"So long as we continue to have such trouble telling each other what we really feel, there'll be room for literature."

The title of this blog entry is taken from a tweet by an acclaimed writer, Alain de Botton ‏(@alaindebotton) posted a few days ago. In fact I haven't regarded myself as a person who needs literature for such an objective. Or more candidly speaking, I've been trying hard to convince myself that it'd be just like "opening Pandra's box" for me to dive into the oceans of great literature. There's always this feeling, anticipation, or even "hope" that I'd be spending most of my time reading literature once I retire and have an abundance of dispensable time on my own with some pretty cat on my lap.

I'm saying this rather shamefully. I finally started reading a novel that I had obtained more than half a year ago. It's a collection of short stories written by an extraordinarily talented American writer who no longer is able to produce his masterpieces. The story I chose to read first turns out to be amazingly interesting, making me regret that I should've read this gem decades ago, particularly while I was muddling through my dark-of-the-darkest twenties. Here's my favorite part of what I read just now;

"... because I couldn't be as good as I eventually wanted to be, how frustrating it was to get just good enough to know what getting really good at it would be like but not being able to get that good, etc."

That succinctly depicts the chaotic mixture of unreasonableness, unfairness, inferiority complex, pride, regrets, sorrow, and everything that constantly occupied my mind when I was surrounded by returnees from English speaking countries who sounded extremely proficient in English to my ear back then. Here's, again, what Alain de Botton ‏just tweeted: Writing: if I've properly studied what's going on in me, there's a good chance it'll read as if it's about you.





Substantially, Modereately, or Slightly Edited DT Reviews

I'm happy to let you know that several reviews have been edited lately:
DOKKAI 4 p.110 & p.118 & p.126 - Substantially Edited
DOKKAI 4 p.134 & p.142 - Moderately Edited
DOKKAI 4 p.150 & p.158 - Slightly Edited
DOKKAI 4 p.166 & p.174 - Moderately Edited

Those fabulously written reviews won't need my unsolicited comments and reviews. Just let the pieces do the talking.

Then I'd like to seize this opportunity to formulate my views on a comment, a tweet to be more specific, that I read a few days ago. The tweeter says that it is unnatural, unnecessary, and undesirable for English learners who share a native language to interact online in English. He particularly mentioned occasions where some people respond to his Japanese tweets in English as a case that they are inconsiderate and disrespectful to choose English as a medium of communication with someone who's speaking in Japanese, which is the first language both parties actually share. His statement may seem irrefutable on the surface, or it really is. Or did he simply want to say those people should respect his choice to speak in Japanese, and thus they are very rude? I don't have any clear answer here. I don't have any clear explanation for what made me so sad upon reading his tweet.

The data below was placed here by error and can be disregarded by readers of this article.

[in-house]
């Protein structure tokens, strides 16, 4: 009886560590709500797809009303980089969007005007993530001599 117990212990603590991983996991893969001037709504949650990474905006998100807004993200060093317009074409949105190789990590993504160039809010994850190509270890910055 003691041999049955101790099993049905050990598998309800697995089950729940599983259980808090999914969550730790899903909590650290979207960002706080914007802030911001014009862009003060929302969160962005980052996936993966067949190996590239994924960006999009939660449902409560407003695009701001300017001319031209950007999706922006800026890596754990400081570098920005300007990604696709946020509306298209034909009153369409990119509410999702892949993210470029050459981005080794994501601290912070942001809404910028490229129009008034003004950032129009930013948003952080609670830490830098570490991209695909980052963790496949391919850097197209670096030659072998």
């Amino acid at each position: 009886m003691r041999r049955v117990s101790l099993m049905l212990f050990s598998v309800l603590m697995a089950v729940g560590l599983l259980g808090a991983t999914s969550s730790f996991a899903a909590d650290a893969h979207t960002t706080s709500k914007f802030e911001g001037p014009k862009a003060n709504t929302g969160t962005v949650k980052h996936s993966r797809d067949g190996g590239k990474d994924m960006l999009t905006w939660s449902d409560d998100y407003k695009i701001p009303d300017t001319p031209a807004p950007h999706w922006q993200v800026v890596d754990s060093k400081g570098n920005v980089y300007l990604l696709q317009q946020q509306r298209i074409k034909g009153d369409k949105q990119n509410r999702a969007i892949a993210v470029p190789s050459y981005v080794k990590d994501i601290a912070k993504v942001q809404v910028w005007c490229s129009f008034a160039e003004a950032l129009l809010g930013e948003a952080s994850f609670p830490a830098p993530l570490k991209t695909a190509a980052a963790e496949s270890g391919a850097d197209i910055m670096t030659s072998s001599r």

Personally I regard Twitter as a venue to say whatever you'd like in any languages in whatever ways you'd choose. If you're not happy with the way other people respond or react to what you've just said in whatever languages, it's not their fault. They may deserve your criticisms, but they also are eligible to say anything. He argued that there're always blogs and private journals where English learners practice writing in English to NOBODY. Well, there is no doubt about it. I simply think to myself that it's such a massive waste of opportunities that English learners avoid using their target language with someone who's fluent in English whether online or offline.

Also, if my understanding is correct, the tweeter teaches English to Japanese people. It makes me feel regretful if an English teacher discourages English learners to practice speaking/writing English with other learners of English on the very account that it's unnatural and unnecessary. It makes me wonder how many people in Japan are ALWAYS provided with an abundance of opportunities to interact with native speakers of English in real settings, not classroom settings to be able to speak fluently. I must admit that it's not best for language learners to practice using their target language with each other in order to improve their speaking ability, but won't be so bad as to discourage learners to do so. Oh, that reminds me. He's a teacher of English, not just a learner of English.




A List of Edited DT Reviews 20130112

A few hours ago, I happened to find a list of recently edited Must-Read Dokkai reviews; DT4 REVIEWS -- EDITED

It's very kind and convenient for readers, new and old, who are to have an overview of which review is edited, and which is not. What a reader/learner friendly reviewer.